Banking on Domain Knowledge for Faster Distributed Transactions

Tim Soethout
ING Blog
Published in
8 min readMar 13


On Monday June 27th 2022, I defended my PhD thesis at the Technical University of Eindhoven (TU/e) and received the doctor title. This research project for ING is part of an ongoing collaboration with Centrum voor Wiskunde & Informatica (CWI), the Dutch National Research centre for Math and Computer Science.

Computer servers need to synchronize on data in order to stay correct and this is expensive. The research focusses on avoiding local coordination, by leveraging domain specifics which general purpose approaches cannot.

ING Context

The project came forth from an ongoing collaboration between ING and the national Dutch research institute for Mathematics and Computer Science, CWI. CWI is a government-funded research institute and according to the last official evaluation on par with institutes like MIT.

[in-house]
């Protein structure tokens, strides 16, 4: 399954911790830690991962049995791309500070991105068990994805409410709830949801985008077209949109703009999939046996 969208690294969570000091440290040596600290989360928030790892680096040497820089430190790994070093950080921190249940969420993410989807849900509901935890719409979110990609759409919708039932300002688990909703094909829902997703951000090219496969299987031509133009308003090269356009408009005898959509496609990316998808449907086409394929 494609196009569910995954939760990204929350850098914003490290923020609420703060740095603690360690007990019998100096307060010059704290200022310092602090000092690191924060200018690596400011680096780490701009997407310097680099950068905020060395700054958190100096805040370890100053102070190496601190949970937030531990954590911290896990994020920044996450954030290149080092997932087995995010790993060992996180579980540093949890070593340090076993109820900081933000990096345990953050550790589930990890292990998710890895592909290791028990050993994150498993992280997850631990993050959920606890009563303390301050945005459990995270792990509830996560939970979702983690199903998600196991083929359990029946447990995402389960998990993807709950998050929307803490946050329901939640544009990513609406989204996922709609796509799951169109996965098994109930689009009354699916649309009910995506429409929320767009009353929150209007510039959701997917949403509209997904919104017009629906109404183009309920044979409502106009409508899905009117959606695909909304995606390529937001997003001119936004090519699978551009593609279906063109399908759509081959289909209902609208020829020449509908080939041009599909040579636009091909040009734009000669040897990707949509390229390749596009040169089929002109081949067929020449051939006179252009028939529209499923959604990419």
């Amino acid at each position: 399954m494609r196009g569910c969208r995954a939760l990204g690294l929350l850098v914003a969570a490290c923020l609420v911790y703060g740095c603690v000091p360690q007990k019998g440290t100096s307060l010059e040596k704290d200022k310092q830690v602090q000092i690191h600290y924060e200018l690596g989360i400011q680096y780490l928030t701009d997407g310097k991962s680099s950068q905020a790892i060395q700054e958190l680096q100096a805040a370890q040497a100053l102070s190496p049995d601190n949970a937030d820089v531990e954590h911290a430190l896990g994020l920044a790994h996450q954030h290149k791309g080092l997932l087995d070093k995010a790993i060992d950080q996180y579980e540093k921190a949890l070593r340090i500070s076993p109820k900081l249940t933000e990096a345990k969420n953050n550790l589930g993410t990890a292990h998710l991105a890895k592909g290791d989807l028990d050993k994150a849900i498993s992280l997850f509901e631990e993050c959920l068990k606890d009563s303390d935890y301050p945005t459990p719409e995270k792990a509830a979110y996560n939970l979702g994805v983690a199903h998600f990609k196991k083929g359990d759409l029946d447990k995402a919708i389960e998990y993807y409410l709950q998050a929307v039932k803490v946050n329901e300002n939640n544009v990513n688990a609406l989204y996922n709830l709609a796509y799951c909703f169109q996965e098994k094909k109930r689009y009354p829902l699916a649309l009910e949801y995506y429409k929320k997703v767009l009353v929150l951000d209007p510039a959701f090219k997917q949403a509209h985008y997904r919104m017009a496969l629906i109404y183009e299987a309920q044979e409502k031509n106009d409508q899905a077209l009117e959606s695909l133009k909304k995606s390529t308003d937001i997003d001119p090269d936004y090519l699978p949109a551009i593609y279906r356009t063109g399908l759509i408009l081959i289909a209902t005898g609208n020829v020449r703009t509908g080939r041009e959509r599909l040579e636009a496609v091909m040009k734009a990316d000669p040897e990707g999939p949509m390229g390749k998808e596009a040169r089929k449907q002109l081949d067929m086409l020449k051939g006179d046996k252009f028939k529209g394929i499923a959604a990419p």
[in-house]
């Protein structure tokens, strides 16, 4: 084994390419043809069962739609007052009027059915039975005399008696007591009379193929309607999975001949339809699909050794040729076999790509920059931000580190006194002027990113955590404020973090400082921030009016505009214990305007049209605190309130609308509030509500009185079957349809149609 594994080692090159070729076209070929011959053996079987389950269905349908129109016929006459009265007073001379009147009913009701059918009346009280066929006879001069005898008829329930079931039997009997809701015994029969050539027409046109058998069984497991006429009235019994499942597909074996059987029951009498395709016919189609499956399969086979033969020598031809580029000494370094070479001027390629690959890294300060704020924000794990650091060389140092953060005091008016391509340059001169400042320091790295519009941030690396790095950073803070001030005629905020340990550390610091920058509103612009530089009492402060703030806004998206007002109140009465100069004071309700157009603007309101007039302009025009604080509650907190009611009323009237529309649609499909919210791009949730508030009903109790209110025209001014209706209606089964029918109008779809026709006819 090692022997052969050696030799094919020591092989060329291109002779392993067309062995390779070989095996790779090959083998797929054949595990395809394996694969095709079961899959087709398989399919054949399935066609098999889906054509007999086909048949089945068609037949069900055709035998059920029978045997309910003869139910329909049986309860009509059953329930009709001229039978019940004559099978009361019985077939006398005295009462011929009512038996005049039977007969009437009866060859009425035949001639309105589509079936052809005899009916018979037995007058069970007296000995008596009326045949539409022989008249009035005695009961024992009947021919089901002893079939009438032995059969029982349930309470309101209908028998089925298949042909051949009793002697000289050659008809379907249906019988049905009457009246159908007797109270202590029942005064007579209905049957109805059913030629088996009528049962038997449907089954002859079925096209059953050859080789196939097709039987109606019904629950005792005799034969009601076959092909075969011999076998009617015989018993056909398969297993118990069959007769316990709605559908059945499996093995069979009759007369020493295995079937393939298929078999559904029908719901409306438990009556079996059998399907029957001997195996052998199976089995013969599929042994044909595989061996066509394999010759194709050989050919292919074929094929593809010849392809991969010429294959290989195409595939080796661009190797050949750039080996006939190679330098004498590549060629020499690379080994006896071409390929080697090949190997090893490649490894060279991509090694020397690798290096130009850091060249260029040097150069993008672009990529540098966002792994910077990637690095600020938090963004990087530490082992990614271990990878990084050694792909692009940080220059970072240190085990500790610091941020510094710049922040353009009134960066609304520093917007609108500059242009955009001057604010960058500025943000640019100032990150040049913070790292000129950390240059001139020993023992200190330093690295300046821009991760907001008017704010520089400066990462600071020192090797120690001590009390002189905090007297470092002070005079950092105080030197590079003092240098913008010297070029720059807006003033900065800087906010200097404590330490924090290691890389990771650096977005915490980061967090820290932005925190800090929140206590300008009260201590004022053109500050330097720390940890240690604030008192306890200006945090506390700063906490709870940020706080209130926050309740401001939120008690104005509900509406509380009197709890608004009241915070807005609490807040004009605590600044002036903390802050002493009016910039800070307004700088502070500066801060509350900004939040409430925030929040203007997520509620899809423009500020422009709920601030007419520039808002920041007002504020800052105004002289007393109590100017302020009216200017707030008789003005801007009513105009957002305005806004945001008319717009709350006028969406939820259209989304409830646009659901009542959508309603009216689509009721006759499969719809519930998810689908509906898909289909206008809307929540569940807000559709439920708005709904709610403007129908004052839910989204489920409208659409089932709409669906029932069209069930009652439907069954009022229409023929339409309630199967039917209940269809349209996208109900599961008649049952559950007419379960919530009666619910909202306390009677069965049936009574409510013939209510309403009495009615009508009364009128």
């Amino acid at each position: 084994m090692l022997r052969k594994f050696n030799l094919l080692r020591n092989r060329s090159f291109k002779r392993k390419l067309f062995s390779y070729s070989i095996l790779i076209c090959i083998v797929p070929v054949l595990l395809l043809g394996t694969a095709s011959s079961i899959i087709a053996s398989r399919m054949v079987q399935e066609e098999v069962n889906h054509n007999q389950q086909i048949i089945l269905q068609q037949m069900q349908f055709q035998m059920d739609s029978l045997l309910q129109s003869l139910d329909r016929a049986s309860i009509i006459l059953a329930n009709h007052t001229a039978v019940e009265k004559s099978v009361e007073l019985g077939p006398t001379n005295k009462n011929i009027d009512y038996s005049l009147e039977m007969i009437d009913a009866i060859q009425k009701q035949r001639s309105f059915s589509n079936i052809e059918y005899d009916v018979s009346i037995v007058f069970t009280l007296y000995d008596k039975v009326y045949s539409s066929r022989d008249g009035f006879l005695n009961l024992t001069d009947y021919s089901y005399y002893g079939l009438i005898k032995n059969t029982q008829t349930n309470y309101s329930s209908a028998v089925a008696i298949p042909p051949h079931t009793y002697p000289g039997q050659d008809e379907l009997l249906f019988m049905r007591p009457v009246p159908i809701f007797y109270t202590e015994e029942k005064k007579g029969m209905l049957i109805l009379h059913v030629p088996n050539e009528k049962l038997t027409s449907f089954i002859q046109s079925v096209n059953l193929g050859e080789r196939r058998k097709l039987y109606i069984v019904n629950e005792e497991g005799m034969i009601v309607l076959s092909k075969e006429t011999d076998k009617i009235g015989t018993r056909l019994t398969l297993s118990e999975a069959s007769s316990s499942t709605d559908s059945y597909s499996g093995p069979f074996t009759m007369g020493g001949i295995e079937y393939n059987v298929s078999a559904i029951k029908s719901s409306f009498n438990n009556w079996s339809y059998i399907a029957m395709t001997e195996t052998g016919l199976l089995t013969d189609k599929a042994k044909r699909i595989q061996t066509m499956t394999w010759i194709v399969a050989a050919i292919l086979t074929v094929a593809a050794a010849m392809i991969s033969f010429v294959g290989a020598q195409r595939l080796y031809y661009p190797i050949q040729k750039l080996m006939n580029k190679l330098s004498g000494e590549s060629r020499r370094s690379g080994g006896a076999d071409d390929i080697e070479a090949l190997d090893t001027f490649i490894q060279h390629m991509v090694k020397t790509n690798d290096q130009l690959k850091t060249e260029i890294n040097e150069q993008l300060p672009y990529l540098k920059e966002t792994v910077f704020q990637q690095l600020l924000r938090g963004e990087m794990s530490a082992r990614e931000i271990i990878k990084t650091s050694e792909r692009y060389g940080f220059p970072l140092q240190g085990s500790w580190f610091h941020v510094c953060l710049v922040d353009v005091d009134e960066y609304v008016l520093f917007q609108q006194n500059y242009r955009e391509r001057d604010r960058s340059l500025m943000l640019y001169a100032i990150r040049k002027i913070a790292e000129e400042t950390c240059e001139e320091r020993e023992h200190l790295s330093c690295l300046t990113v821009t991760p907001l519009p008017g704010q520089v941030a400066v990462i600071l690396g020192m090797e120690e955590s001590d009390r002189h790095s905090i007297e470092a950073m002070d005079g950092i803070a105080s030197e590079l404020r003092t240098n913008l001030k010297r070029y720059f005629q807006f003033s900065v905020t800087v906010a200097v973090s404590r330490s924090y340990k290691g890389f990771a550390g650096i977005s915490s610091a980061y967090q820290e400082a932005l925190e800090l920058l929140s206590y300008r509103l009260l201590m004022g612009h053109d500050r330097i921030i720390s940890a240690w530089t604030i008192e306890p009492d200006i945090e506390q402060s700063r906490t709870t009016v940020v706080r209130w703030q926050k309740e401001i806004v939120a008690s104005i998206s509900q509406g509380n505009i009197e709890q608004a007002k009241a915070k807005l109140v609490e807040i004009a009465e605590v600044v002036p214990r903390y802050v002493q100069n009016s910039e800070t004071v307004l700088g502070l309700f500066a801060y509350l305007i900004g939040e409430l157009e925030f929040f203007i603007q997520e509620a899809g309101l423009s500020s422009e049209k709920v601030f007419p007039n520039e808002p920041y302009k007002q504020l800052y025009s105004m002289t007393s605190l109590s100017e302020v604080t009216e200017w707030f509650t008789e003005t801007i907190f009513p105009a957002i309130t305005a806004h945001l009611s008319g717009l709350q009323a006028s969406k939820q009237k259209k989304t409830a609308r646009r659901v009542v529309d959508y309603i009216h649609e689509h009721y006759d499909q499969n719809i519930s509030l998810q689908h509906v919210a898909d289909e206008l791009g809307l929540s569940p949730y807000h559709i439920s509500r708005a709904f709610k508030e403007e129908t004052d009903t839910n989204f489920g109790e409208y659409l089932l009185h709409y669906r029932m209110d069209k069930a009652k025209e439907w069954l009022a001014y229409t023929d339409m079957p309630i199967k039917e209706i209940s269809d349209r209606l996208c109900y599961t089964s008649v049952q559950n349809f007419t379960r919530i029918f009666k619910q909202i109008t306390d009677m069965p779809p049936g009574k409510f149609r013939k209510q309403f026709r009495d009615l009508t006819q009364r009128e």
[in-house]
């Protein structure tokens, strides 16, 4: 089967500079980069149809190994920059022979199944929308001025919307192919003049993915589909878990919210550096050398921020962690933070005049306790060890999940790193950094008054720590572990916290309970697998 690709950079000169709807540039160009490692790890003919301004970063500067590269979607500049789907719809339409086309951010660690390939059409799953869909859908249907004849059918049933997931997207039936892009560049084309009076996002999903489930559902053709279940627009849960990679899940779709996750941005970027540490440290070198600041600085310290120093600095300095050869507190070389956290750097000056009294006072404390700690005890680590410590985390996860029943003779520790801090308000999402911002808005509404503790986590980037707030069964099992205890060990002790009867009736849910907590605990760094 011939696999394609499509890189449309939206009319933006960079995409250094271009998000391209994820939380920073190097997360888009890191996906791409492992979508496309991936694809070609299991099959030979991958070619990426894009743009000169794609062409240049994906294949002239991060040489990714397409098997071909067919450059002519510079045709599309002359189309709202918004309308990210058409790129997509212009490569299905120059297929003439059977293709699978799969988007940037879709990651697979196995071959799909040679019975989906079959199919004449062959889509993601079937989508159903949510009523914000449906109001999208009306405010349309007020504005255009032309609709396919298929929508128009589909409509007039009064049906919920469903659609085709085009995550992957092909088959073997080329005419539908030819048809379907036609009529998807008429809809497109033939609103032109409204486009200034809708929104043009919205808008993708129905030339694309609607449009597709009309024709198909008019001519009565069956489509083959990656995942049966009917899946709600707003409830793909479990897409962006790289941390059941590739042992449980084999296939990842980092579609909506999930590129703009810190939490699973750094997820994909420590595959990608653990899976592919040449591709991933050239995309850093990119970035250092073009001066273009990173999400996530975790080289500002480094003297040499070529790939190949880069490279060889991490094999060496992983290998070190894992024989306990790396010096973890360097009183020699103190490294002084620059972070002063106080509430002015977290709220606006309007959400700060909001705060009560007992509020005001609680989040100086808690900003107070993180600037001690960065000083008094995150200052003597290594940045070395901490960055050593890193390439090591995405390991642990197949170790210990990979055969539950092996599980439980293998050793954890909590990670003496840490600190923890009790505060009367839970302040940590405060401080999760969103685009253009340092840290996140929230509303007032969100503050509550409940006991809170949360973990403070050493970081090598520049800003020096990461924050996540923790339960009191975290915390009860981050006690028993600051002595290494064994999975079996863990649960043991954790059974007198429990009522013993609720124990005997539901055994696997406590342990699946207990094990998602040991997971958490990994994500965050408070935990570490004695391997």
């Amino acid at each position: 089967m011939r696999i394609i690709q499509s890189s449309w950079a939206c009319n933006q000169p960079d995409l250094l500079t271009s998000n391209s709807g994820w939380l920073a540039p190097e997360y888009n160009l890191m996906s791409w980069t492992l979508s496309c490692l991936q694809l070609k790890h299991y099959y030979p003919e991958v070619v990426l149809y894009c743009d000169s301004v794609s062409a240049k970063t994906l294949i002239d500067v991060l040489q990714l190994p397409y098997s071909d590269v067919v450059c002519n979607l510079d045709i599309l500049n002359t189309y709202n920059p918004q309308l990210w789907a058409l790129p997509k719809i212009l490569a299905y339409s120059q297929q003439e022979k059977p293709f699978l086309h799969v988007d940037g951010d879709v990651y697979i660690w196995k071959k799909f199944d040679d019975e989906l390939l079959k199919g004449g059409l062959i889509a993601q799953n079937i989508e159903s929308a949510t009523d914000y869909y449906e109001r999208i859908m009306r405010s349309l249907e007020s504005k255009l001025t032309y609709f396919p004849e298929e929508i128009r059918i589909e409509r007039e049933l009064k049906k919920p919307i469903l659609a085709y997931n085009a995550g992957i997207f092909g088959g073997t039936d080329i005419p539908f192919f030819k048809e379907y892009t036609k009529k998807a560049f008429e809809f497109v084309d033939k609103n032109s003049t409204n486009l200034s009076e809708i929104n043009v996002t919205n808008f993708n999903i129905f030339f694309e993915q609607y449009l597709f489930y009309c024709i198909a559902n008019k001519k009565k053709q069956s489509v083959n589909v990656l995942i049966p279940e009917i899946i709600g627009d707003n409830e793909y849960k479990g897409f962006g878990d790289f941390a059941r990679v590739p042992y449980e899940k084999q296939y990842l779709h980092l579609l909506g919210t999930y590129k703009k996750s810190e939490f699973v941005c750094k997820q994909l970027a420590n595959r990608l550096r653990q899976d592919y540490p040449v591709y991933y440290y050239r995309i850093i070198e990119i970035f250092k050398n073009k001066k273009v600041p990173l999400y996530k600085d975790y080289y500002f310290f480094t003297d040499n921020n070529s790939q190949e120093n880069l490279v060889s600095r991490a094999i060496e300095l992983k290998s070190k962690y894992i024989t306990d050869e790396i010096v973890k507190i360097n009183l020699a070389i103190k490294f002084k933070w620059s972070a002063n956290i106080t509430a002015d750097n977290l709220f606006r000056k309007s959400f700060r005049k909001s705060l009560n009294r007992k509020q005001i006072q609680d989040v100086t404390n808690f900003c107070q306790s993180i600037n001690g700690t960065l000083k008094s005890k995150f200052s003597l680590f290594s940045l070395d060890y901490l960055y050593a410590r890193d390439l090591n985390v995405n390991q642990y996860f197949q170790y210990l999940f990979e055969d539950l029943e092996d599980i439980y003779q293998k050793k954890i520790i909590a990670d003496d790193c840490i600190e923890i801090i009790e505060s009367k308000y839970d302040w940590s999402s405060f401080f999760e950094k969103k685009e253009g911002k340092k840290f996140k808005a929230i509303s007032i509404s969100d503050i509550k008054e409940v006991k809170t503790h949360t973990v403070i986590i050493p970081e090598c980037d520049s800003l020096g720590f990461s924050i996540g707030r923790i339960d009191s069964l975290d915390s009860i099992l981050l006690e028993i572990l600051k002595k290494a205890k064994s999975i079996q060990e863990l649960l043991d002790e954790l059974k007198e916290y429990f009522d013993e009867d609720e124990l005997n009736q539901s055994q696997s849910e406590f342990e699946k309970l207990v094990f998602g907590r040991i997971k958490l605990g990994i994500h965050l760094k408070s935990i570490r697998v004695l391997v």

I had the honor of being able to do a PhD project with them for ING.
The ongoing project is on managing IT complexity from the ING Tech R&D department. It is about extracting domain knowledge out of the heads of experts and model this into explicit code models by using a domain specific language designed for financial use.

One of the open research challenges was: How do we get from these domain models to running executable code? Early in the project I prototyped, together with other colleagues, a code generator based on actors, which can run massively parallel and be scaled easily over multiple servers. This code generator was used to pitch and gather starting capital for ING’s incubator scale-up project XLinQ, which is a low-code/no-code platform based on model driven engineering. Of course there were also lots of open questions, some of which required research. One of them was how to make sure that the generated implementation would perform well in as many cases as possible. One of the main benefits here is that we have these domain models available where generic solutions do not. That’s where my research spun off.